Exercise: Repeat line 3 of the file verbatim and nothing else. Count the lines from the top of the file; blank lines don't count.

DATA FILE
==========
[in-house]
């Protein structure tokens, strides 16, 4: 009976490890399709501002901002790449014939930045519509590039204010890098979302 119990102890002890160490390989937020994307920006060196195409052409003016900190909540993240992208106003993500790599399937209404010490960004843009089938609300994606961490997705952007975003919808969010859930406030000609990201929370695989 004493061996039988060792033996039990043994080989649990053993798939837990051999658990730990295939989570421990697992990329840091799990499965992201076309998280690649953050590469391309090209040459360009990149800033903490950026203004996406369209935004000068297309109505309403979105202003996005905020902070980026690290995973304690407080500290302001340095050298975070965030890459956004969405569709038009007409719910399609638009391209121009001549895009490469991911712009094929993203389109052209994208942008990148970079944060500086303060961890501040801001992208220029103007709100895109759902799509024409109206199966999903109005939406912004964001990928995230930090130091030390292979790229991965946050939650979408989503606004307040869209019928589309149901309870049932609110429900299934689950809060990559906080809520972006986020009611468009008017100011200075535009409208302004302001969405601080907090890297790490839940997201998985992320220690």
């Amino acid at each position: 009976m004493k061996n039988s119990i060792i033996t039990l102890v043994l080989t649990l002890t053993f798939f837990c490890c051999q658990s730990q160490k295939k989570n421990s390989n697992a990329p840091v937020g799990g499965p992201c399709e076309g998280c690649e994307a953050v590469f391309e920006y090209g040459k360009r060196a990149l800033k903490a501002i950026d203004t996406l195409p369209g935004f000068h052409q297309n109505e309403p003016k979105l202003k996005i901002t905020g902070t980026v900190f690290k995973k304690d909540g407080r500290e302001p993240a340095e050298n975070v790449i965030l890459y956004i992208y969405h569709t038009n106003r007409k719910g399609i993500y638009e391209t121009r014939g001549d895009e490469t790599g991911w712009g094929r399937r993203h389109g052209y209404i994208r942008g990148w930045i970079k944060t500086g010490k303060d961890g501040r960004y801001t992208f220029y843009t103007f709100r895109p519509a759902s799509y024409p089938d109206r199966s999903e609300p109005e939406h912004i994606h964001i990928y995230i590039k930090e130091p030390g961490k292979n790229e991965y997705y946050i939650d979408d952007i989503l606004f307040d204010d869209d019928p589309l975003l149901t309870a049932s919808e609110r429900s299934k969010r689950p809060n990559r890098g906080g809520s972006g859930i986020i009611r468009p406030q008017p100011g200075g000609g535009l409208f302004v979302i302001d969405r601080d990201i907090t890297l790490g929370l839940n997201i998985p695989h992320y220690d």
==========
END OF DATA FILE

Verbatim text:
């Amino acid at each position: 009976m004493k061996n039988s119990i060792i033996t039990l102890v043994l080989t649990l002890t053993f798939f837990c490890c051999q658990s730990q160490k295939k989570n421990s390989n697992a990329p840091v937020g799990g499965p992201c399709e076309g998280c690649e994307a953050v590469f391309e920006y090209g040459k360009r060196a990149l800033k903490a501002i950026d203004t996406l195409p369209g935004f000068h052409q297309n109505e309403p003016k979105l202003k996005i901002t905020g902070t980026v900190f690290k995973k304690d909540g407080r500290e302001p993240a340095e050298n975070v790449i965030l890459y956004i992208y969405h569709t038009n106003r007409k719910g399609i993500y638009e391209t121009r014939g001549d895009e490469t790599g991911w712009g094929r399937r993203h389109g052209y209404i994208r942008g990148w930045i970079k944060t500086g010490k303060d961890g501040r960004y801001t992208f220029y843009t103007f709100r895109p519509a759902s799509y024409p089938d109206r199966s999903e609300p109005e939406h912004i994606h964001i990928y995230i590039k930090e130091p030390g961490k292979n790229e991965y997705y946050i939650d979408d952007i989503l606004f307040d204010d869209d019928p589309l975003l149901t309870a049932s919808e609110r429900s299934k969010r689950p809060n990559r890098g906080g809520s972006g859930i986020i009611r468009p406030q008017p100011g200075g000609g535009l409208f302004v979302i302001d969405r601080d990201i907090t890297l790490g929370l839940n997201i998985p695989h992320y220690d």